Father’s Day Hell. Done. Kids Okay. Check. Memorial service for my neighbor….What??
That’s right, my friends.
Most of us have been just trying to get through Father’s Day weekend. Whether it’s because we have kids, we wanted to have kids, or we’re thankful we dodged that bullet…we’ve all been wading through our own you-know-what (I’m trying to keep this PG just in case my mom reads it).
But somehow, this weekend, I got a double helping of grief. Because not only did I have to jolly my kids through Father’s Day, I had to come home to a memorial service going on next door. My very sweet next door neighbor passed away a few weeks ago. He went into a doctor’s appointment on a Tuesday, was diagnosed with cancer, and by the next Tuesday he was gone. We were all shocked, to say the least.
Anyway, I always think it’s important, when it comes to these kinds of things, to just show up and acknowledge the passing. You know...give the wife a hug and let her know that how well liked her husband was. I mean, nothing makes us feel better than knowing that hundreds of people thought so much of our loved one that they decided to come over and pop open a beer with us.
Now, you would think having experienced what I have, that I would be a person who would know what to say. That I would have some magical words of comfort. That I wouldn’t be as stupid as some of the people I have encountered during my meandering walk through the Grief Canyon.
Yup. You would think.
But because of the experience I’ve been through, it makes me more self-conscious than ever that I’m going to say the wrong thing. Because if there’s one thing I know by now it’s that what one person finds comforting will make another person want to smack you. Most of the time, I just try and keep my trap shut.
So after my exhausting day with the kids, I trudged over to my neighbor’s house for (hopefully) a quick glass of wine and a pat on the back. And in my attempt to keep my foot out of my mouth (so that I could drink more wine), I started asking my neighbor questions about how they met, how long they’d been married…you know general things like that.
And then something interesting happened.
My neighbor’s face suddenly lit up (as much as it can when you’re fighting against the rip-tide of grief) as she told me their story. She talked on and on about meeting him in college and how crazy and fun he was. She asked me to go with her to watch a slide show that someone had put together of their life and as I followed her into the living room, the most obvious thing hit me.
We all just want to tell our story.
In everyone’s attempt to “say the right thing” in times of grief they’re ignoring a very simple fact that would save everyone a lot of aggravation. They don’t have to talk at all. They don’t have to worry about whether saying, “I’m sorry” is going to annoy someone. They shouldn’t even attempt to look at the bright side and say, “Well, at least he went quickly.” They shouldn’t make a pathetic stab at philosophy by saying, “Everything happens for a reason.” Or our FAVORITE: “He’s in a better place now.”
They just have to ask one simple question about the person who is gone. And listen.
When I think back to when I lost my husband, I still realize that the most healing time I had was just sitting around with friends while they asked me questions about us and our life. Even in my darkest hour, I enjoyed strolling down Memory Lane with anyone who would take the time to listen. Don’t we all? I LOVE it when people ask me how I met my husband. I love it when they look at me in my younger and more attractive days and ask what we were doing then. I love it when they ask me if all of my kids were fathered by my husband.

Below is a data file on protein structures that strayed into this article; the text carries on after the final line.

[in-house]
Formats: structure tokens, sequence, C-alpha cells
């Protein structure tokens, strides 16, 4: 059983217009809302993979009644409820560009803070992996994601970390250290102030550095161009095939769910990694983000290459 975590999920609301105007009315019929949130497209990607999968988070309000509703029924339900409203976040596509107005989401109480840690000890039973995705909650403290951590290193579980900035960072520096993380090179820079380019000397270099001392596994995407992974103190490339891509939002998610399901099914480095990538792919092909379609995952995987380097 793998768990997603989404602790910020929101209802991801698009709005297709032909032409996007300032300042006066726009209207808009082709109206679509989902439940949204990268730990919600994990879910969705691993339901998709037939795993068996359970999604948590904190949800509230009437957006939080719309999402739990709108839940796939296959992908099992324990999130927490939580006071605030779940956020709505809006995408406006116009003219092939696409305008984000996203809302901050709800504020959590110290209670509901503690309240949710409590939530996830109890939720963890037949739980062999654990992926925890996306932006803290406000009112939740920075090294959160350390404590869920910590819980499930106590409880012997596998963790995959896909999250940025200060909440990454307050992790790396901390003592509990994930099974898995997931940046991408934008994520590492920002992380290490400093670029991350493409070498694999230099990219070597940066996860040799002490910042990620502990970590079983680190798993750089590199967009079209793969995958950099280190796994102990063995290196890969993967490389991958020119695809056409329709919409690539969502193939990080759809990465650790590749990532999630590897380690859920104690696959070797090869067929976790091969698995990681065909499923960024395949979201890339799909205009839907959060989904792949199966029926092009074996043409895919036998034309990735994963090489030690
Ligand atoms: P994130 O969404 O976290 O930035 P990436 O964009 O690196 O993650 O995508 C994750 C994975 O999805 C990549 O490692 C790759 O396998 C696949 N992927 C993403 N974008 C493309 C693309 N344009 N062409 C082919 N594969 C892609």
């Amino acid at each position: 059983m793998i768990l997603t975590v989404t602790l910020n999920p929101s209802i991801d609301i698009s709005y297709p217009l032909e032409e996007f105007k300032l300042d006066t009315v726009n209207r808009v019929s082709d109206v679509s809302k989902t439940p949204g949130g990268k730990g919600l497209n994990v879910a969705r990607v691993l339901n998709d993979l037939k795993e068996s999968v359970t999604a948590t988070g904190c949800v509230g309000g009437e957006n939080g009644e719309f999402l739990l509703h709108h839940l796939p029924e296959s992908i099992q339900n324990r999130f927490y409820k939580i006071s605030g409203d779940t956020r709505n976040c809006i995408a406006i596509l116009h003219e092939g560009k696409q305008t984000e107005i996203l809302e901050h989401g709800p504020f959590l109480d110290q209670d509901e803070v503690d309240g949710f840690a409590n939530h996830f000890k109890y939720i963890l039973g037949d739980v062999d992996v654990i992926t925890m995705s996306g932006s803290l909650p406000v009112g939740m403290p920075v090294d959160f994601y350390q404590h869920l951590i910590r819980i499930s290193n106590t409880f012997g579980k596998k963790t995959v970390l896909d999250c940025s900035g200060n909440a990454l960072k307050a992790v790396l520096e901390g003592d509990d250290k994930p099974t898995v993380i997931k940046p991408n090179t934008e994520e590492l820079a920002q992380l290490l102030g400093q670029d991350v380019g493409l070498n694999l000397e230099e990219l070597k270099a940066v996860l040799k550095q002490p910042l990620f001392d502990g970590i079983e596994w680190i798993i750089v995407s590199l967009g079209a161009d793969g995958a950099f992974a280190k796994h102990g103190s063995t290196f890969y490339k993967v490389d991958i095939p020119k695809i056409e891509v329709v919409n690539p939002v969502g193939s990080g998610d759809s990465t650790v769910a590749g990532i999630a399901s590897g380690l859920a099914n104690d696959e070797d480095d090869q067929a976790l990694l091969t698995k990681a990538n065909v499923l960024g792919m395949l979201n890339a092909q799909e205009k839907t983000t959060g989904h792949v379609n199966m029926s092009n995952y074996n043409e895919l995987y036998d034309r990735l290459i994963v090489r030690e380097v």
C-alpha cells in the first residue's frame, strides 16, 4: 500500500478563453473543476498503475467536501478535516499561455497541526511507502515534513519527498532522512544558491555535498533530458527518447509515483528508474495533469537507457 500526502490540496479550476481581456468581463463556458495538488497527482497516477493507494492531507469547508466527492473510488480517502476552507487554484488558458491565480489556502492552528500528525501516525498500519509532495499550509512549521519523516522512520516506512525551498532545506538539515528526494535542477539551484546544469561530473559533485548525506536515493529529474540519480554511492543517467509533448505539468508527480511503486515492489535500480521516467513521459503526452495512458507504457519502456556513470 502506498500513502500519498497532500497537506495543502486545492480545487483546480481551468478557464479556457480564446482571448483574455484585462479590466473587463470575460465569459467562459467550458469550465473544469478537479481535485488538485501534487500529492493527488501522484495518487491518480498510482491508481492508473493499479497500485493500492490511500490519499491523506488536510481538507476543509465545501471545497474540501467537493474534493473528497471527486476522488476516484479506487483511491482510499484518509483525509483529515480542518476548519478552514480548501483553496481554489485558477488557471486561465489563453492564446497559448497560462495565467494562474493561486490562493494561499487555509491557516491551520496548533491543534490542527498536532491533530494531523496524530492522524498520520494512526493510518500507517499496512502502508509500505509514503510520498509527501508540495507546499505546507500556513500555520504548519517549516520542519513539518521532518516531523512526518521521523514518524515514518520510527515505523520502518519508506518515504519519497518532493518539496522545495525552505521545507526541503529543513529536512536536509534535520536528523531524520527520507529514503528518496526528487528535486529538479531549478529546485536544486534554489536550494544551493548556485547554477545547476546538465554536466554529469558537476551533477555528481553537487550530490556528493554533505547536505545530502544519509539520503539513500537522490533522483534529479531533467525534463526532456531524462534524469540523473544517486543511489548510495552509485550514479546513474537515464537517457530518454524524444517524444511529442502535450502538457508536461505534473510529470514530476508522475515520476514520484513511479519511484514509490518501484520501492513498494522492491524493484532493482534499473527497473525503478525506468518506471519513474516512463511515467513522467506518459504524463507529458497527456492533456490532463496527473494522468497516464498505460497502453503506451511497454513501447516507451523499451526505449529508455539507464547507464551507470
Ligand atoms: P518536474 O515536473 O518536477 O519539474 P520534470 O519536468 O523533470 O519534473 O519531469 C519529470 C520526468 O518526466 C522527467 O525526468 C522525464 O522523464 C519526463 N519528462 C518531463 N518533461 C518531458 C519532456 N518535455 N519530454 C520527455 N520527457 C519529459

(Now, in reality, if you had ever seen my husband and seen my kids, you would never ask that question.)
This realization has been such an “ah ha” moment for me. That listening has more healing powers than saying something that you think is comforting while making the other person feel like they’d rather be walking on glass than talking to you. It’s probably something that you all have known for years, but I’m always a little behind on the grief train. So the best thing you can do is smile politely and nod your head while you let me ramble.
‘Cause it will just make me feel better.
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© Catherine Tidd 2010
Talking about Mike is one of my favorite things as well. There is comfort in it and for a brief moment I can relive the joy in some of those moments as I describe it to someone. It may be bring tears, but I may be smiling while I'm crying.ReplyDelete
Yes, that's what I've said all along. Listening is the best thing you can do for someone in our situation. I hate talking about how Alex died, but I love talking about Alex and I wish I had one person to talk to about him.ReplyDelete
Oh, wow. That is a great insight - one I will remember.ReplyDelete
Yes! Yes! Yes! Amen, sister!ReplyDelete
You've identified the most important thing I've ever learned as a bereavement counselor ♥ReplyDelete
Good insight! I've noticed the "I've been here before, but I still have no idea what to do" feeling.ReplyDelete
Though I did *not* want to talk about my husband for awhile - maybe b/c it was suicide - at the time I did notice that was the most healing thing for his father was to talk about him & hear stories about him from his friends.
Then I went through a phase where I talked about him all the time - to the point where people I had just met thought he was alive! (Thanks to all my patient friends & family for putting up with that!)
Now - it depends on the day.